On January 24, 2022, U.S. District Judge Madeline Cox Arleo denied Wal-Mart’s motion for partial summary judgement in Sundel Quiles, et al. v. Wal-Mart. The action arises from allegations that Wal-Mart misclassified the Plaintiffs as overtime-exempt employees in violation of the New Jersey State Wage and Hour Law (“NJWHL”) and New York Labor Law (“NYLL”).
Wal-Mart sought to limit the claims that Plaintiffs could bring to trial by arguing that even if Wal-Mart was found liable for Plaintiffs’ unpaid overtime claims, compensation should be calculated using the fluctuating workweek (“FWW”) method.
The FWW method calculates an employee’s hourly rate by dividing the employee’s fixed weekly salary by the numbers of hours worked in a week. Therefore, an employee’s hourly rate under the FWW model can fluctuate significantly based on the number of hours an employee works in a week. Walmart favors the FWW method because it presents a lesser amount of unpaid overtime wages than Plaintiffs seek.
In response, Plaintiffs assert that the FWW method cannot be used to calculate damages in misclassification cases generally and that the specific facts of this case render the FWW method inappropriate for the resolution of this action.
Plaintiffs assert that the federal Fair Labor Standards Act (“FLSA”) preempts New Jersey and New York state law. Pursuant to the FLSA, any hours worked by non-exempt employees in excess of forty hours must be paid “at a rate not less than one and one-half times the regular rate at which [an employee] is employed.” Previous cases interpreting the FLSA have also clarified that the FWW method can only be used to calculate overtime in certain circumstances.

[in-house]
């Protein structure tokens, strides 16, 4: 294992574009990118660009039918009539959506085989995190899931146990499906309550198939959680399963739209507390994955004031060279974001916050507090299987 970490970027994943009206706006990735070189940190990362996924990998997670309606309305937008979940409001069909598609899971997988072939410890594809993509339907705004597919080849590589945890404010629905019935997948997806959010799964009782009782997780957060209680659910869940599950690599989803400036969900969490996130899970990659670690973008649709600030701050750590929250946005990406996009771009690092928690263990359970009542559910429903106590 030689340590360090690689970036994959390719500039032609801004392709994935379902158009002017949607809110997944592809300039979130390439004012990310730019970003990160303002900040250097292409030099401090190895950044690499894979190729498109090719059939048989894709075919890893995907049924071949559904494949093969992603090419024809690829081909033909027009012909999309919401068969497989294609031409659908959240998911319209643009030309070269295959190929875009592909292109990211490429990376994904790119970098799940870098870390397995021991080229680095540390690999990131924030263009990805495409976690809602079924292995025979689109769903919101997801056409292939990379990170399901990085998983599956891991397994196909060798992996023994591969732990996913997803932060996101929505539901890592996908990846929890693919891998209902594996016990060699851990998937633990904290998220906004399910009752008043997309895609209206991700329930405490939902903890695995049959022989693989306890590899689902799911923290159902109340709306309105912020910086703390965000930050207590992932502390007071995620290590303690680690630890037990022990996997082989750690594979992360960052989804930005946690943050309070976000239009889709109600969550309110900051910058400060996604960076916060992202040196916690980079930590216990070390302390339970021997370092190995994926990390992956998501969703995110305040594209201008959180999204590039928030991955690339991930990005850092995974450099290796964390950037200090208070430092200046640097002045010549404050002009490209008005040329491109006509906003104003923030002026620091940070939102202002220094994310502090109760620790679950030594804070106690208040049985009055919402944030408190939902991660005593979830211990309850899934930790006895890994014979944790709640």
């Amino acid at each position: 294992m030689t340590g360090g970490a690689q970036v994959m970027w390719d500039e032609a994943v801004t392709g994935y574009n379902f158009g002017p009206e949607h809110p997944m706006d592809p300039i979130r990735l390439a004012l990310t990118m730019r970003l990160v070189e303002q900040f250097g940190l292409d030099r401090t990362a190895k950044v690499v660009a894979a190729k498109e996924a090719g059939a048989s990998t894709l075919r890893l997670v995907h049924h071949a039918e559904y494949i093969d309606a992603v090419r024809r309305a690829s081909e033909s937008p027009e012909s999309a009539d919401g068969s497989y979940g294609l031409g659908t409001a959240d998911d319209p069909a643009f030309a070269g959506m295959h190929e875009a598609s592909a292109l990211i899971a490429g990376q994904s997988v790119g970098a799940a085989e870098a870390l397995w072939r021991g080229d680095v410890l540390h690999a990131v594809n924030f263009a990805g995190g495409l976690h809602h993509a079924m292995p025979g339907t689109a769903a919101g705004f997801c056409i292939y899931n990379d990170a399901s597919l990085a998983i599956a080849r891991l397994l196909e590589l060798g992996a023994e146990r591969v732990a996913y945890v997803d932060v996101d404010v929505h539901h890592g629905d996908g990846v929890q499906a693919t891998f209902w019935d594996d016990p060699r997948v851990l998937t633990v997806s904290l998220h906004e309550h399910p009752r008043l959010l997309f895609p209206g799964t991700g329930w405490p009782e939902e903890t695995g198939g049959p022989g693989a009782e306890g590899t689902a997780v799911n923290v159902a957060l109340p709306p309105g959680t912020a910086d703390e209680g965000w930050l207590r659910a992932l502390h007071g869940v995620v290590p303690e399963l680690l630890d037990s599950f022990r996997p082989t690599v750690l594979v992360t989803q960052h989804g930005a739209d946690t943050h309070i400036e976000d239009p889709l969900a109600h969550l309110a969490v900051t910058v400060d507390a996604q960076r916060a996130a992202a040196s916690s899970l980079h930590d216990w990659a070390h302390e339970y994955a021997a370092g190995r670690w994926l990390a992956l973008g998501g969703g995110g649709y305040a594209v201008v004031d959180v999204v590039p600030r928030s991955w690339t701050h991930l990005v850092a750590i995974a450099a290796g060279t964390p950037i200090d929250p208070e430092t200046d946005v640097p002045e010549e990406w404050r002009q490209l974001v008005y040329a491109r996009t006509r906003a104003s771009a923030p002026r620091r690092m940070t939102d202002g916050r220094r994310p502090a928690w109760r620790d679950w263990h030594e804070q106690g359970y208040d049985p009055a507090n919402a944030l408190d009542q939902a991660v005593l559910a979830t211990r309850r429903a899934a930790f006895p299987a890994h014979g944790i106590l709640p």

For instance, in Overnight Motor Transportation Co. v. Missel, the Supreme Court read the FLSA to mean that the FWW method can only be used to calculate overtime pay for employees who understand that their fixed weekly pay compensates all work done within a week regardless of hours worked. Missel further clarifies that the FWW method may only be used to calculate overtime damages in misclassification cases if both the employer and employee understand that a fixed weekly salary is provided for all work in a week.
According to the Plaintiffs’ testimonies, there was no such understanding in this case. For example, Plaintiff Angela M. Cox testified that she “signed up for 48 hours a week. That was what my salary was reflecting,” implying that she did not understand her weekly pay to be time independent. As a result, Judge Arleo found “a genuine dispute of material fact as to whether the parties mutually understood that Plaintiffs’ salaries were intended to compensate them for all time worked,” thus rendering the claim inapt for summary judgment.
As of February 14, 2022, both parties have informed the Court of their intent to mediate.
Updates will be posted to this blog as the matter progresses. The case caption is Quiles et al v. Wal-Mart Stores, Inc., No. 2:16-cv-09479, filed in the United States District Court for the District of New Jersey.
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